SA Light Opera Society (SALOS)
Written By: Gilbert and Sullivan
Directed By: Maria Davis
Musical Director: Danielle Ruggiero-Prior
PATIENCE satirizes the "aesthetic craze" of the 1870's and '80s.
All the well-born young ladies in the village, rapturously caught up in aestheticism, are in love with two contrasting aesthetic poets — a "fleshy" poet and an "idyllic" poet. But the poets are both in love with Patience, the simple village milkmaid, who cares nothing for poetry. Patience learns that true love must be completely unselfish--it must wither and sting and burn! The girls' military suitors don't see the point to aesthetics, but they decide to give it a try to win the women's hearts. It is touch and go for a while, but everyone ends up with a “suitable partner”, even if it is only a tulip or lily.
All the musical fun and silliness you know and love from Gilbert and Sullivan.
Principal roles and female chorus cast already.
Available: Men, singing, mostly chorus, "military suitors" etc. Plenty of character acting.
Wed and Friday evenings, 7.30 to 10pm
Tower Arts Centre, Pasadena
May 4, or earlier, by appointment
Theatre or nearby church call, tba
Contact Maria Davis (Director) on 0433 137 998 or email firstname.lastname@example.org
THE WIND IN THE WILLOWS
Ink Pot Arts Inc
Written By: Kenneth Graeme, adapted by Sally Hardy
Directed By: Sally Hardy
Kenneth Graeme’s The Wind in the Willows will return to Hills audiences, with Ink Pot Arts’ new musical theatre adaptation of the classic story by local playwright, Sally Hardy. With its fresh and funny script, and its blend of brand new, original music with old-school classic songs, the timeless tale of Ratty, Toad, Mole and Badger is sure to delight both children and adults alike.
LEAD ROLE: Toad - pompous, fickle and conceited...but absolutely irresistible! SINGING, ACTING – would suit ADULT or teenage performer.
LEAD ROLE: Rat - suave, clever and sociable, with impeccable manners. A social butterfly who is everybody’s best friend, and thinks the river is the only place to be. SINGING, ACTING – would suit ADULT or teenage performer.
LEAD ROLE: Mole - shy, naive and bumbling...in the most adorable way.ACTING (no solo singing) – would suit ADULT or teenage performer.
LEAD ROLE: Badger - prefers his own company, and perhaps more than a little grumpy at times - but Badger is the wisest, most noble and respected animal in the wood.
ACTING (no solo singing) – would suit ADULT or teenage performer.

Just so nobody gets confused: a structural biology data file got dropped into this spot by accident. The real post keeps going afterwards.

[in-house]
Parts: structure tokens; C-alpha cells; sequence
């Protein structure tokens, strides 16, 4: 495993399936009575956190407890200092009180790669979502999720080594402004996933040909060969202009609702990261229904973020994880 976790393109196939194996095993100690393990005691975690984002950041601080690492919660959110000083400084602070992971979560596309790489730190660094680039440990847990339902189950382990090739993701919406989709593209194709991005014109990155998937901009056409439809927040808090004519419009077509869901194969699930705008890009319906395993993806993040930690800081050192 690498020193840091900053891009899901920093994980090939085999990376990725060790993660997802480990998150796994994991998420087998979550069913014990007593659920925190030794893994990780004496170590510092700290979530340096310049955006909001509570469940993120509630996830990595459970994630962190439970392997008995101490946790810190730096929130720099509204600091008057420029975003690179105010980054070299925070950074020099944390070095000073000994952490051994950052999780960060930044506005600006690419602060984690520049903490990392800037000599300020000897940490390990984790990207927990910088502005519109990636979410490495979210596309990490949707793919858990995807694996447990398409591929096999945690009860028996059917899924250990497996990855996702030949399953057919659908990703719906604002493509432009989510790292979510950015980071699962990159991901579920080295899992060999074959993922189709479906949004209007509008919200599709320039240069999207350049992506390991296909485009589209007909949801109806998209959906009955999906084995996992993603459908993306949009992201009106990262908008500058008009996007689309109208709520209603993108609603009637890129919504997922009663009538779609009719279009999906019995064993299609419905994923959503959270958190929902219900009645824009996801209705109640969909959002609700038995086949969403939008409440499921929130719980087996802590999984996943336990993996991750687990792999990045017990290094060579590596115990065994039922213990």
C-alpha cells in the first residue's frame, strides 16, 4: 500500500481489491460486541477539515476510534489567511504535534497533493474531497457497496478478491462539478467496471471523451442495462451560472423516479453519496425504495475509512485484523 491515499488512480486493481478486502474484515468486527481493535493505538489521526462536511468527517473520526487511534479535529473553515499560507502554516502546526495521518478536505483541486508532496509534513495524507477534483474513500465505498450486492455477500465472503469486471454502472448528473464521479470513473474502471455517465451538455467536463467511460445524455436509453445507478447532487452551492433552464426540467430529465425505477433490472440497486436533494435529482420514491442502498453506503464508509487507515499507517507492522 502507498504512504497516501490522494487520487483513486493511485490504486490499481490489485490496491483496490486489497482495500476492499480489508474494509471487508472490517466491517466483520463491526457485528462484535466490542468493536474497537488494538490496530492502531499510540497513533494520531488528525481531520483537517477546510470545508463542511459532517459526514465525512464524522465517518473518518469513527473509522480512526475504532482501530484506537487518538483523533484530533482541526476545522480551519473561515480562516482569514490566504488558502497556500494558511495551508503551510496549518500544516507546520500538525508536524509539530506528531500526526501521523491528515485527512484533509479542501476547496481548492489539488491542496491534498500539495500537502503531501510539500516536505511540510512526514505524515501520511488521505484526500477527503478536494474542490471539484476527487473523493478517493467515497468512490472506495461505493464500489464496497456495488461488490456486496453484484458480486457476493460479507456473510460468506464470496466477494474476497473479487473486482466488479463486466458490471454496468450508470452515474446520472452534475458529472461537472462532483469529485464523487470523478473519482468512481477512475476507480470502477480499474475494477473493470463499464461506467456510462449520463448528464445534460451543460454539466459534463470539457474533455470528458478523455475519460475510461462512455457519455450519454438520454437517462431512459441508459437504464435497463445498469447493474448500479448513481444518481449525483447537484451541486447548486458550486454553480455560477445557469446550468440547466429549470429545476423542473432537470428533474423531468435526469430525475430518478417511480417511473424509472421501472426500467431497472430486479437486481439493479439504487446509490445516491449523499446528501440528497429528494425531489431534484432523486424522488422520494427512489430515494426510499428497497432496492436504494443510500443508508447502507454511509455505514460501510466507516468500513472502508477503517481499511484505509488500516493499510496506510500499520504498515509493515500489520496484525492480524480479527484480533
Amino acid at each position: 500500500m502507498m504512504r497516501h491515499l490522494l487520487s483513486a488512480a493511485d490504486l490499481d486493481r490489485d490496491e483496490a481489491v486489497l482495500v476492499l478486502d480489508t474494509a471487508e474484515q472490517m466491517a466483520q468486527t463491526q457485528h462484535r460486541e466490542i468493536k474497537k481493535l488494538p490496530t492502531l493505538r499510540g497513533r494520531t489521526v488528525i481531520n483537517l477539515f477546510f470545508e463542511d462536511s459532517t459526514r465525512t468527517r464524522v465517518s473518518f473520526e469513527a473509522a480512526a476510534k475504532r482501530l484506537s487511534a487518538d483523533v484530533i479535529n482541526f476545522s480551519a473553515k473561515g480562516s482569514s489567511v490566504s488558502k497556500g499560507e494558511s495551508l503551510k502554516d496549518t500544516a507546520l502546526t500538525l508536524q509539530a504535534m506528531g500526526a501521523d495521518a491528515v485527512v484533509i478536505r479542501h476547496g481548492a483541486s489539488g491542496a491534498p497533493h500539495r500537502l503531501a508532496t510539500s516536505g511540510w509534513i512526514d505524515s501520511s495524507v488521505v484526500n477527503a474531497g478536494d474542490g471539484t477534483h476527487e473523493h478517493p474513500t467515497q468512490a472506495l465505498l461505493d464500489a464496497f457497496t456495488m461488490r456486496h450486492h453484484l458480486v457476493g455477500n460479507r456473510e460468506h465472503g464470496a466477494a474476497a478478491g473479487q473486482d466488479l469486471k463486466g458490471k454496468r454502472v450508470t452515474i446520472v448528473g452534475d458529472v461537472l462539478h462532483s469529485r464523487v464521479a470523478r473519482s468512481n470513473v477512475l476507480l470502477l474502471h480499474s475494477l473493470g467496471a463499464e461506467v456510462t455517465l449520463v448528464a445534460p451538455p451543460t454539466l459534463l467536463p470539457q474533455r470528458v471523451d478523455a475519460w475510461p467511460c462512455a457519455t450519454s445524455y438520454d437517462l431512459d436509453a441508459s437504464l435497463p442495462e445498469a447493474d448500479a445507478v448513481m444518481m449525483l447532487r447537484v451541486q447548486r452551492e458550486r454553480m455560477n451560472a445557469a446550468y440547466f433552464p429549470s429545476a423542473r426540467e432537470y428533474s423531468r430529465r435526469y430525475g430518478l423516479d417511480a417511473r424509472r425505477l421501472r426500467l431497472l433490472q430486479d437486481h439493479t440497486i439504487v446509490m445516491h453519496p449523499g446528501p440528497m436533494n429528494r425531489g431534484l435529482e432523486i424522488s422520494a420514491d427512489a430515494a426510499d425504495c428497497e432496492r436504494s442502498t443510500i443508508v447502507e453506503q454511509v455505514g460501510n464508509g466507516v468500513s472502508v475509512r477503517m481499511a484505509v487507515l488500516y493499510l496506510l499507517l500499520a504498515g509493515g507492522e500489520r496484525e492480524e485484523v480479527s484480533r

Washer Woman - Old cockney woman with a cheeky mouth. She helps Toad out of jail - but she does it for the money, not out of the kindness of her own heart! SINGING, ACTING – would suit ADULT or teenage performer.
Captain of the Weasels - a nasty piece of work...sneaky and suspicious ACTING (no solo singing) – would suit ADULT or teenage performer.
Deputy of the Weasels - as above, but also stupid! Would suit teenage performer
Walter - rich, upper-class Englishman who loves nothing more than his new toy...the motor car which Toad steals – would suit ADULT or teenage performer.
Virginia - Walter’s wife. Frightfully posh, with a real plum in her mouth – would suit ADULT or teenage performer.
Judge – (A weasel in disguise) stern and unforgiving...loves nothing more than sending the likes of Toad away forever! – would suit ADULT or teenage performer.
Jailer’s daughter - ‘common’ (as Toad would put it), but lovely and kind-hearted...she has a real soft spot for Toad, despite his showing her such dreadful snobbery – would suit ADULT or teenage performer.
1st Policeman – would suit ADULT or teenage performer.
2nd Policeman – would suit ADULT or teenage performer.
Mr Otter - fun-loving, brave and adventurous - just who you’d want on your side when the going gets tough! – would suit teenage performer.
Mrs Otter - kind, gentle and loving - would suit teenage performer
Owl, Robin Redbreast & Squirrel (NARRATORS of our story) - 3 woodland friends who keep an eye on all that happens on the river and in the woods, from their treetop perch - would suit teenage performers/older children.
Daphne - one of the ducks – would suit child performer.
Webster – another duck – would suit child performer.
CHORUS (no dialogue):
Ducks – SINGING/DANCING/ACTING
Field Mice – SINGING/DANCING/ACTING
Rabbits – SINGING/DANCING/ACTING
Weasels – SINGING/DANCING/ACTING
Thursdays - various times after 4pm, depending on age group
Sat 13th Oct 2018 7pm
Sun 14th Oct 2018 2pm
Sat 20th Oct 2018 7pm
Sun 21st Oct 2018 2pm
The Living Arts Centre,
Mount Barker Waldorf School,
27 Sims Road,
Mount Barker SA 5251
Saturday 5th May, 2pm onwards (10 min slots)
Sunday 6th May, 11am onwards (10 min slots)